London - The world of journalism was rocked to its foundations when a top newsman claimed to have discovered the secret of “journalese”.
Amid chaotic scenes, a press bigwig launched a foul-mouthed tirade at this effort to expose the secret language used by highly trained professionals to make their stories sound more exciting.
A raft of top-level crisis talks were set to take place behind closed doors in an 11th-hour bid to defuse this calculated snub.
The Independent has learnt that Bloomberg political reporter Robert Hutton's book, Romps, Tots And Boffins, is published this month by Elliott & Thompson. This newspaper understands from senior sources close to the publisher's publicity department that the book contains a guide to those words never used in normal life, such as “floral tributes” and “TV funnyman”.
A well-placed source, speaking on condition of anonymity, said: “How are we expected to do our jobs if Mr Hutton is allowed to go around explaining that the SAS is always on standby and never denies stories about it?” Another said: “This could be the end of civilisation as we know it. Or it could be a storm in a teacup. Only time will tell.”
acolytes: supporters of someone with whom we disagree
arcane rules: ones we can't be bothered to explain
bed: what love rats and lotharios do to their conquests
boffin: anyone with a job at a university, a science GCSE, or a lab coat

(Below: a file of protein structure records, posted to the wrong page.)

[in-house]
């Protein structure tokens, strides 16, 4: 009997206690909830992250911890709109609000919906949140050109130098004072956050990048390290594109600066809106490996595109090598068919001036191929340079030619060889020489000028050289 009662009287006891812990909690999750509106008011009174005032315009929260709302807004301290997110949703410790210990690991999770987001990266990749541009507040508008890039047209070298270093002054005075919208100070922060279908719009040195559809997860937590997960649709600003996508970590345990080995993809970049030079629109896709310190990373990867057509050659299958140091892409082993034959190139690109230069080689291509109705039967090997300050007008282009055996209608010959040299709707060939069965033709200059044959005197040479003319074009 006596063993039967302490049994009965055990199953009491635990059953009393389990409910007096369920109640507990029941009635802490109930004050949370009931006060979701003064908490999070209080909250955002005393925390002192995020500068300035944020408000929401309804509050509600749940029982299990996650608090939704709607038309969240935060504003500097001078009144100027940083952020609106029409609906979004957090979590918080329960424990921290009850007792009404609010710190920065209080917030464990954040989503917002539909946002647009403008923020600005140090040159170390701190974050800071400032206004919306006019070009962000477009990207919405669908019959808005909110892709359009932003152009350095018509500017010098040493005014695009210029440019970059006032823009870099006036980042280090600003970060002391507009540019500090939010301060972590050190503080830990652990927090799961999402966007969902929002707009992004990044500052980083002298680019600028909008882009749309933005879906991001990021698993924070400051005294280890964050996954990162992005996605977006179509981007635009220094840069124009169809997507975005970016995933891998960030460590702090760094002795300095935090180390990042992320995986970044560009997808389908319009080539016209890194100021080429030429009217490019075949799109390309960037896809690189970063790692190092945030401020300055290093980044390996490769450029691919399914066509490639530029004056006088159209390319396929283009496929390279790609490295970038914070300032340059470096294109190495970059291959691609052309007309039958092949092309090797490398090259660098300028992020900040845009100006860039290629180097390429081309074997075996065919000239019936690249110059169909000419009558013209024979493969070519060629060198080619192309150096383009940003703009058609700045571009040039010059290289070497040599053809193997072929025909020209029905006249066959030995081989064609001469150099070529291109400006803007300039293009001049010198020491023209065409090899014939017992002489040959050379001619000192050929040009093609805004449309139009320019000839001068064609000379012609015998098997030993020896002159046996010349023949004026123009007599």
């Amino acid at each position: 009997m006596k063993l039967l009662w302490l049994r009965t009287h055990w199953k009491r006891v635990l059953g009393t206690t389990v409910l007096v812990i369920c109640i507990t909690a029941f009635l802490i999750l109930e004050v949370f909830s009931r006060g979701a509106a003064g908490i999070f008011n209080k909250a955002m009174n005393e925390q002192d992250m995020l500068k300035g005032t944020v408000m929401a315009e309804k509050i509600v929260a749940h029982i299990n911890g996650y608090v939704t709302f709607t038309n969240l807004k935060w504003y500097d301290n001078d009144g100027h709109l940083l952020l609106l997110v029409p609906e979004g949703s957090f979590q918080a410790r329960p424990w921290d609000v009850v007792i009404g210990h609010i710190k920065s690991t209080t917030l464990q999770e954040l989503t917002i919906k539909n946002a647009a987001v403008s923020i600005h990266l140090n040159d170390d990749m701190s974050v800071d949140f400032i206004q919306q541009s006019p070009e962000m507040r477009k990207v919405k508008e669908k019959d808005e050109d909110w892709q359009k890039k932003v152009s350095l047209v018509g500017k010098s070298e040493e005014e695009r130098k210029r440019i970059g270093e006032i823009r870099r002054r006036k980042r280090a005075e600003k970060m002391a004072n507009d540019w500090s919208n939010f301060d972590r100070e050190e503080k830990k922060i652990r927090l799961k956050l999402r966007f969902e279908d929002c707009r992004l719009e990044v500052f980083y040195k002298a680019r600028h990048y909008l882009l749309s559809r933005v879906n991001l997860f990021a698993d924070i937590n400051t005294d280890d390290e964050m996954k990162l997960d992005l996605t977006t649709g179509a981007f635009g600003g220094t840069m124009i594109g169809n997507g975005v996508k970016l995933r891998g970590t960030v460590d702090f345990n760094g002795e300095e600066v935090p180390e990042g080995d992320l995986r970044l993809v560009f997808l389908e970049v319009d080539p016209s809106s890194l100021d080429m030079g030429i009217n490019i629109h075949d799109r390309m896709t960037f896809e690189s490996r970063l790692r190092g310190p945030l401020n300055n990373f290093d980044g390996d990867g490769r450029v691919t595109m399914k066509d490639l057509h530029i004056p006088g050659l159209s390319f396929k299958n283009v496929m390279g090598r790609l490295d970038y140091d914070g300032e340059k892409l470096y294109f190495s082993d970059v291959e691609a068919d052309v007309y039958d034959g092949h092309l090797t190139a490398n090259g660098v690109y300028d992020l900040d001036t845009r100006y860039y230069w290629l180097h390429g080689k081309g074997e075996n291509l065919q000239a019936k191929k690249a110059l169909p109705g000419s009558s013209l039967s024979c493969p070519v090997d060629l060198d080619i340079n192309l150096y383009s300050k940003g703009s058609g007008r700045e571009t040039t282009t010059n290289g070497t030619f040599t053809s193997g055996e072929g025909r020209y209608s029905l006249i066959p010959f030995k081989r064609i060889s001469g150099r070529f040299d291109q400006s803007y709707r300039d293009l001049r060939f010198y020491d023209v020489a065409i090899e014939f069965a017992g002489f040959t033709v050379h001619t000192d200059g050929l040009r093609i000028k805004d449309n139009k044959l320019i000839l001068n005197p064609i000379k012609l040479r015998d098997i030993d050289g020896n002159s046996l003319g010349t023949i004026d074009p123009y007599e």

bonk: casual sexual relations
booze-fuelled rampage: what vile thugs go on, to the dismay of revellers
bubbly: how friends described the victim. She may also have “loved life”
budding: someone under 20 who's good at something
calculated snub: the worst kind of snub
champagne lifestyle: typically, what someone “plundered bank accounts to fund”
draconian: the Government is proposing something with which we disagree
foul-mouthed tirade: someone has said a Bad Word. This event is always “extraordinary” or “astonishing” to newspapers, whose staff are well known for their delicate sensibilities
innocent bystanders: the people who look on in horror when bad things happen. If injured themselves, they become “innocent victims”, to distinguish them from the victims who pretty much had it coming
Jekyll and Hyde character: no one predicted he'd go on a killing spree. Probably because neighbours described him as a “loner” who “kept himself to himself”
love rat : one who has “two-timed” a partner. Almost always a man. If he's a celebrity, his exploits should be recounted with a slight air of admiration, and he should be described near the start as a “bad boy”. Also used of adulterous politicians and men on welfare who've fathered six children by five women. If writing about a woman, try “marriage wrecker”.
raft: the standard unit of “measures”. Under the imperial system, a “cocktail of measures” is an eighth the size of a raft. A “whole raft of measures” is a raft plus a cocktail
rapped: in March 2013, several outlets including the BBC offered the headline: “Police chief rapped over Hillsborough”, conjuring the image of some kind of appalling duet with Jay-Z
red-faced: what council chiefs usually are after a “humiliating U-turn” over parking charges
rushed: the only way anyone gets to hospital, typically after ambulances raced to the scene
sex session: one or more bonks
TO PUT IT ANOTHER WAY
bon viveur = drunk
confirmed bachelor -= he's gay
flamboyant = he's gay
fun-loving = she put herself about a bit
he never married = he was gay
well turned out = he's gay
All definitions taken from Robert Hutton's Romps, Tots and Boffins, published this month. - The Independent on Sunday